SpaceX to blow-up Falcon 9 rocket

SpaceX to blow-up Falcon 9 rocket

Following the destruction of the Demo-1 Crew Dragon, an investigation was launched which ultimately lead to a redesign of the spacecraft.

The upcoming Crew Dragon in-flight abort test will prove that the capsule is capable of pulling out the astronaut crews in case of failure during launch, reported.

The SpaceX Crew Dragon has already made multiple tests.

SpaceX wants this test to go properly to point out that Crew Dragon is able to launch NASA astronauts Bob Behnken and Doug Hurley to the Worldwide House Station on a crewed flight check later this year. The Crew Dragon capsule will be mounted on a Falcon 9 rocket for the launch test. Initially, the spacecraft recovered from the maiden uncrewed test flight in March 2019 was expected to be used for the test. During Saturday's test, that will happen about 90 seconds after liftoff, after which the Falcon 9's first stage engines will shut down.

Saturday's high-altitude abort demonstration will be the final major test flight of the Crew Dragon spacecraft before it is cleared to fly astronauts.

After Crew Dragon reaches the peak of its arc, it will jettison its cylindrical trunk and deploy four parachutes as it falls back to Earth to splash down in the Atlantic Ocean.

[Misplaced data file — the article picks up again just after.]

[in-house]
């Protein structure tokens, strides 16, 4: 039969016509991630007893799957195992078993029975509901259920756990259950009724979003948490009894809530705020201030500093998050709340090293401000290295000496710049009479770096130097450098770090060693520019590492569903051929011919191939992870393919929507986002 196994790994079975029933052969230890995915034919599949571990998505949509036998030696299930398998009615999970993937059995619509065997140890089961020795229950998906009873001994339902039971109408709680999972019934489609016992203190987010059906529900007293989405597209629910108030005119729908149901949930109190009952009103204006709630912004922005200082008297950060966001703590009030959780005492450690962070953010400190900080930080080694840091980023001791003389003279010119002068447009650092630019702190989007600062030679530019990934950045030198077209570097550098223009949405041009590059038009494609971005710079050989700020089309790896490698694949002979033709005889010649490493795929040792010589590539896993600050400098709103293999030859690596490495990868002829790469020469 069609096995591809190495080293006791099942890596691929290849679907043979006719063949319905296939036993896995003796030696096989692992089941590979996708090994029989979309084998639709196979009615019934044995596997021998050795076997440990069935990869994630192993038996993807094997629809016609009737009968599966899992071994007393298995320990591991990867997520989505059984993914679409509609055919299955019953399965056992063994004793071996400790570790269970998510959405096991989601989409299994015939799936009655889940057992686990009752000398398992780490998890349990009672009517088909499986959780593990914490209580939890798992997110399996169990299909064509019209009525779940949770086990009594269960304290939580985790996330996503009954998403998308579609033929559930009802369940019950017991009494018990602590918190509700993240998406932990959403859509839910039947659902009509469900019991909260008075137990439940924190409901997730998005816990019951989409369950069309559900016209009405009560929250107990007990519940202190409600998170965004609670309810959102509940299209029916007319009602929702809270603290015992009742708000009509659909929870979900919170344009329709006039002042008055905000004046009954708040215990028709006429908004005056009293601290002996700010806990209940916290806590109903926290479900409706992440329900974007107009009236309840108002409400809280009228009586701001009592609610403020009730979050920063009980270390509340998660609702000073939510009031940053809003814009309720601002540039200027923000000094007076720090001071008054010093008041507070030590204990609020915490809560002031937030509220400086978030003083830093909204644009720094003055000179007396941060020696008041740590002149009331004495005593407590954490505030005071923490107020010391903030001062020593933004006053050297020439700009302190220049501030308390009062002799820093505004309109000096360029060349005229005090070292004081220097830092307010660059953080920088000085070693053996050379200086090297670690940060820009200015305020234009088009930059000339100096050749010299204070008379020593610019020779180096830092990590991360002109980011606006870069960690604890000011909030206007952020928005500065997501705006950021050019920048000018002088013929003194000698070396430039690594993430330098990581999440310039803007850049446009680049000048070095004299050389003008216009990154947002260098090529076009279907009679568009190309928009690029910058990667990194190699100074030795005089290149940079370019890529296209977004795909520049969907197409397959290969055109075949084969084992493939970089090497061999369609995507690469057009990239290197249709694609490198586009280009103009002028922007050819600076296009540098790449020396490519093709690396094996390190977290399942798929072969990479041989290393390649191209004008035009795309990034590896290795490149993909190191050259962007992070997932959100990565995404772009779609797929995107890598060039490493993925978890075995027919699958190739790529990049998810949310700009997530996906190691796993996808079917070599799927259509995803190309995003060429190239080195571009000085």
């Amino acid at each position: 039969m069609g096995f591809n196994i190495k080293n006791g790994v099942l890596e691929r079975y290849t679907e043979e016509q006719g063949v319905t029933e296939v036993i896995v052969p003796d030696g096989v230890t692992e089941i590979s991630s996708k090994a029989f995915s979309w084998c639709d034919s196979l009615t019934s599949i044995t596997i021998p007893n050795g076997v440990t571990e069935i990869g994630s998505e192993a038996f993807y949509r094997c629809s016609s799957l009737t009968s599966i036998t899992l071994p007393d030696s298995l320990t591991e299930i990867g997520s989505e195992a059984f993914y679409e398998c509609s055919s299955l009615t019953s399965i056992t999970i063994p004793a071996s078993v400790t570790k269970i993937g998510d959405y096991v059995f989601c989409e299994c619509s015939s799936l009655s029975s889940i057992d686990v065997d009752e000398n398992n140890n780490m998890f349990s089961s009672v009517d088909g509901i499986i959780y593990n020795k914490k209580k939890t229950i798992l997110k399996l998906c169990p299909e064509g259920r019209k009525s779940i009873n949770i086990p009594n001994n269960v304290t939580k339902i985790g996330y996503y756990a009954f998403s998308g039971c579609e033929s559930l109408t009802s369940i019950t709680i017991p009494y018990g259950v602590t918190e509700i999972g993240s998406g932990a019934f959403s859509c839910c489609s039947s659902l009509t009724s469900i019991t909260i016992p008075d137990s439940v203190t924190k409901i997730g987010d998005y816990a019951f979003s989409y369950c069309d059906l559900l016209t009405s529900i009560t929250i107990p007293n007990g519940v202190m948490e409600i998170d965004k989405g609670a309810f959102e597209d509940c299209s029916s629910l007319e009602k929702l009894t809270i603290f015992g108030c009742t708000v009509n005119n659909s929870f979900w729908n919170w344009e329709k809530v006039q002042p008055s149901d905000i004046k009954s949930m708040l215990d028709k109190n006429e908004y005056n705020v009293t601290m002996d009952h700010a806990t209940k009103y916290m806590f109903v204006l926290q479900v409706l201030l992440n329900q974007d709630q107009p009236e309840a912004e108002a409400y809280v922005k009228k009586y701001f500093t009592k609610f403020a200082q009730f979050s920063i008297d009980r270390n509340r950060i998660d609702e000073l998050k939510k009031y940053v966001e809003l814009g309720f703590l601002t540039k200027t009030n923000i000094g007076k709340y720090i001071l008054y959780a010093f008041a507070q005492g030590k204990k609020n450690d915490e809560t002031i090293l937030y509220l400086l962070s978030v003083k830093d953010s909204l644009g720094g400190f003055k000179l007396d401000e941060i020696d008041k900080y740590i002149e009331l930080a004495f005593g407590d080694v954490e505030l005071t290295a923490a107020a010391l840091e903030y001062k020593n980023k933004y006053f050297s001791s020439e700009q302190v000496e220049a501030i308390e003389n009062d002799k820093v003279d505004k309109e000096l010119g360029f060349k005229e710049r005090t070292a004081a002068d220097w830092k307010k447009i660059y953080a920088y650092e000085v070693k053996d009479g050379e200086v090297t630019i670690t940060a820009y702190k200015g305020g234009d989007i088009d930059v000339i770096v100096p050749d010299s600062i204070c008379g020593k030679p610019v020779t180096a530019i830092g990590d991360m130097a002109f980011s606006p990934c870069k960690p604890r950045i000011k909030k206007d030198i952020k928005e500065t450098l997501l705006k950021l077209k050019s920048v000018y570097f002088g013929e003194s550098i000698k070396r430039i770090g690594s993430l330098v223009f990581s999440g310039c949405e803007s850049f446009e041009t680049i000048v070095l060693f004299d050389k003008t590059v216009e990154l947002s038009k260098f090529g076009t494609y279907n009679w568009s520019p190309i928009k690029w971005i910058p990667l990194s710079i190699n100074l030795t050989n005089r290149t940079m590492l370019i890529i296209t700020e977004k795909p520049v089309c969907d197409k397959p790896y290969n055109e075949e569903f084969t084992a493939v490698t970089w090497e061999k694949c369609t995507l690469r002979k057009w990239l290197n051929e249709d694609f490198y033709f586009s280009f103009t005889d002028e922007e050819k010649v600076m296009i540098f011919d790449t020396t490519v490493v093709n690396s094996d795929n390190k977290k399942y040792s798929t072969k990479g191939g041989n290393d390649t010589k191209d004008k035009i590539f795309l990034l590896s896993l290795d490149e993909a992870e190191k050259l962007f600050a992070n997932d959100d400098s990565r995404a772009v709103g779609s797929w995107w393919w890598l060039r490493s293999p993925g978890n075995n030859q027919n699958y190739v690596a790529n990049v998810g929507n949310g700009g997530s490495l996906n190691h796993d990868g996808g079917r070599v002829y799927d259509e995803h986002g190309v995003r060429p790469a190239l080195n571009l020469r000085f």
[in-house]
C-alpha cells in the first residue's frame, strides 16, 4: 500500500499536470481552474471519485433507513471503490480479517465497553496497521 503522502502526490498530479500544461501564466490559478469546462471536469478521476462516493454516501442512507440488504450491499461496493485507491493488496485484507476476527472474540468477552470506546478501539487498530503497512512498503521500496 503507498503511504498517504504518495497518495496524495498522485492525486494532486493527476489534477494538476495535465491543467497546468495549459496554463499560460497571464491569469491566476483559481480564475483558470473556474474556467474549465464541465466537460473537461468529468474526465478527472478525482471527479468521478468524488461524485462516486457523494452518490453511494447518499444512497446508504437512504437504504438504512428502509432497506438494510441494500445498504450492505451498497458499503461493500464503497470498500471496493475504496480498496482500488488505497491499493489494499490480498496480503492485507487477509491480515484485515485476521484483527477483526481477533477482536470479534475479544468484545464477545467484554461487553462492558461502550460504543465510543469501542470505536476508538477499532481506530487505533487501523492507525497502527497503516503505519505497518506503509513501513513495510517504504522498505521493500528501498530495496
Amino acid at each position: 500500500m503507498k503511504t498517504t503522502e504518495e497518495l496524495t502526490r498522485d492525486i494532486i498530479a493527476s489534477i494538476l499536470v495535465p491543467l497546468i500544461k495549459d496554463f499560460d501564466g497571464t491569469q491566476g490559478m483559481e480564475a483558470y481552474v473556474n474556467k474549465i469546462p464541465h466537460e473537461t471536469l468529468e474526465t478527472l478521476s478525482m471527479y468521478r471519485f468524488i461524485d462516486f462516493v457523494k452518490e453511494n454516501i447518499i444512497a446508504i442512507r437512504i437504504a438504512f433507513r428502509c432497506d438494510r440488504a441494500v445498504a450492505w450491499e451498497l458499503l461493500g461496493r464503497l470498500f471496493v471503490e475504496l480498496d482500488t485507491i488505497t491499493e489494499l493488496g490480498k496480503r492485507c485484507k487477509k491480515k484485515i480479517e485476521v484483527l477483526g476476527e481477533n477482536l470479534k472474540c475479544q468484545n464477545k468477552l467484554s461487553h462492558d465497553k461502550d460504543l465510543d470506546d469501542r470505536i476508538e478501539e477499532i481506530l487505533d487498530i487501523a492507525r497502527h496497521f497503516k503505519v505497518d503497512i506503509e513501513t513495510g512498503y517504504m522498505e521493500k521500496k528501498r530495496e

SpaceX's GO Searcher recovery ship will be on hand to retrieve the Crew Dragon, but don't expect to see an awesome rocket landing.

The test, which will be conducted on January 18th, will determine whether the Crew Dragon can separate the capsule carrying the astronauts from the rocket during an emergency during the flight.

"Destroyed in Dragon fire", Musk said on Twitter when asked about the rocket's fate.

Coming up next is the in-flight abort test, which will likely take place this weekend.

NASA has signed contracts with SpaceX and Boeing to build private spacecraft to fly astronauts to and from ISS. The test is also arguably the most important as it validates the spacecraft's ability to safely extract astronauts from any issues that may occur with the launch vehicle.

However, Boeing suffered a major loss when its Starliner spacecraft failed in December during the orbital test flight.